New Data Privacy and Economic Development in Rwanda
Rwanda’s Law No. 058/2021 of 13 October 2021 Relating to the Protection of Personal Data and Privacy or ‘the Data Protection Law’ is a data protection law that was recently enacted in 2021. In terms of the purpose of the law, the Data Protection Law “aims at the protection of personal data and privacy and determines their processing.” The passing of this law is the latest step that the country of Rwanda has taken over the past twenty years of the purpose of achieving a knowledge-based economy. As the development of such an economy hinges on the protection of personal data, the Data Protection Law establishes the legal framework for which personal data may be collected, processed, used, and disclosed within the country.
How are data controllers and processors defined under the law?
Under Rwanda’s Data Protection Law, a data controller is defined as a “natural person, public or private corporate body or legal entity which, alone or jointly with others, processes personal data and determines the means of their processing.” Alternatively, the law defines a data processor as a “natural person, public or private corporate body or legal entity, which is authorized to process personal data on behalf of the data controller.” Furthermore, the law defines a data subject as “a natural person from whom or in respect of whom, personal data has been requested and processed”, while the law defines a user as a “natural person, a public or private corporate body or a legal entity, who uses or who requests personal data processing service.”
What are the requirements of data controllers and processors under Rwanda’s Data Protection Law?
Under Rwanda’s Data Protection Law data collectors and processors who both operate within the country and outside of the country, permitting said operations utilize the personal data of data subjects within Rwanda, must adhere to the following requirements:
- The processing of personal data carried out by data processors must be governed by a written contract between themselves and the applicable data controller.
- Any parties that process personal data must do so in a manner that does not infringe on the rights of the associated data subject.
- Parties that process the sensitive personal data of data subjects may only do so under certain circumstances, such as when such processing is based upon the prior consent of a data subject, or the processing is necessary with respect to the obligations of said parties, among various others.
- When collecting or processing personal data, data controllers and processors must “implement appropriate technical and organizational measures to ensure a level of security appropriate to the risk posed to the data subject, including, where appropriate, storing sensitive personal data separately from other types of data, and applying measures such as tokenization, pseudonymization or encryption.”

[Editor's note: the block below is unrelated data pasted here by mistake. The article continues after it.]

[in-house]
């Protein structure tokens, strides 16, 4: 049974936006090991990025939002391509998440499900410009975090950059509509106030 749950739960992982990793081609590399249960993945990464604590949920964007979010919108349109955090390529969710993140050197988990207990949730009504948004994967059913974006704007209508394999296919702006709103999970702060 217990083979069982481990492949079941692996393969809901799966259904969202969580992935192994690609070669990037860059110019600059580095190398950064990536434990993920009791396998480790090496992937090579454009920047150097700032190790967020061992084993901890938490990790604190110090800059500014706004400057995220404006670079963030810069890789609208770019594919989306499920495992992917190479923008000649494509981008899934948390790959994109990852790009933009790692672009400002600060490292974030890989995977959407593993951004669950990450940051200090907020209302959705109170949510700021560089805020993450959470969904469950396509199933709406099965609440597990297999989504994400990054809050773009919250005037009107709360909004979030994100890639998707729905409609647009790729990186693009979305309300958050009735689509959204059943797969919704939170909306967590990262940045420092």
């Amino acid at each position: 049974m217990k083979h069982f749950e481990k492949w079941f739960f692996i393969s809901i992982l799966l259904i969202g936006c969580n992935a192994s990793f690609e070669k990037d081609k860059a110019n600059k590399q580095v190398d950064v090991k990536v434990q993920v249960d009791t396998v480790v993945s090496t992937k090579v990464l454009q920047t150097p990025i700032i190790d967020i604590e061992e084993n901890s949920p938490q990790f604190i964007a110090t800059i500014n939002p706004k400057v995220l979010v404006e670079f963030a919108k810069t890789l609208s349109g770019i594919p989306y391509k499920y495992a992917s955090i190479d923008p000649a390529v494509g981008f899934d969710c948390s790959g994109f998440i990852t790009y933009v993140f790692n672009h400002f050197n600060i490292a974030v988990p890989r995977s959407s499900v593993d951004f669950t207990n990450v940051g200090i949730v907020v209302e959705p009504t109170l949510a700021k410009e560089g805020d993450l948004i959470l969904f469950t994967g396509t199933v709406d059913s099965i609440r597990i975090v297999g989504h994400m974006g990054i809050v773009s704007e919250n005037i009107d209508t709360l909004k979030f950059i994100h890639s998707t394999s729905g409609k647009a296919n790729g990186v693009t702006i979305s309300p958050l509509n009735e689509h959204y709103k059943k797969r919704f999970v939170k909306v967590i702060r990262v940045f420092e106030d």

- Data controllers and processors must collect personal data directly from data subjects, subject to certain exceptions.
- Data controllers and processors must ensure that all personal data they collect or process is “is complete, accurate, kept up to date and not misleading having regard to the purposes for which they are processed.”
- Data controllers and processors are responsible for logging the different data collection and processing operations they engage in, and said logging “must indicate justification, date and time of such operations and, where possible, the contact details of the person who accessed or disclosed the personal data, as well as the contact details of the recipients of the data.”
What are the rights of data subjects under Rwanda’s Data Protection Law?
Under Rwanda’s Data Protection Law, data subjects within the country have the following rights:
- The right to access.
- The right to object.
- The right to data portability.
- The right to erasure.
- The right rectification.
- The right not to be subject to decisions based on automated data processing.
- The right to restrict the processing of personal data.
- The right to designate an heir to personal data.
- The right to representation.
In terms of penalties with respect to non-compliance, Rwanda’s Data Protection Law is enforced by the Supervisory Authority, who have the power to impose the following sanctions and punishments against data controllers and processor who violate the law:
- An administrative fine of “of not less than two million Rwandan francs ($1,985) but not more than five million Rwandan francs ($4,962) or one percent (1%) of the global turnover of the preceding financial year.”
- “In the event of a corporate body or a legal entity, he or she is liable to one percent (1%) of the global turnover of the preceding financial year.”
- “The supervisory authority may put in place a regulation determining other administrative misconducts and sanctions that are not provided for in this Law.”
The passing of the Data Protection Law represents not only comprehensive data privacy protection for all citizens of the country, but also a step forward for Rwanda in terms of the achievement of their larger scale economic goals. As the protection of personal data is pivotal to the success of many economic endeavors, passing legislation that provides an enhanced level of data protection and privacy can only prove beneficial to the advancement of business and commerce. More importantly, however, Rwanda joins the list of many other African countries that have taken legislative steps to ensure the personal data protection of their respective citizens in recent years, such as Zambia’s Data Protection Act and Zimbabwe’s Cybersecurity and Data Protection Bill of 2019.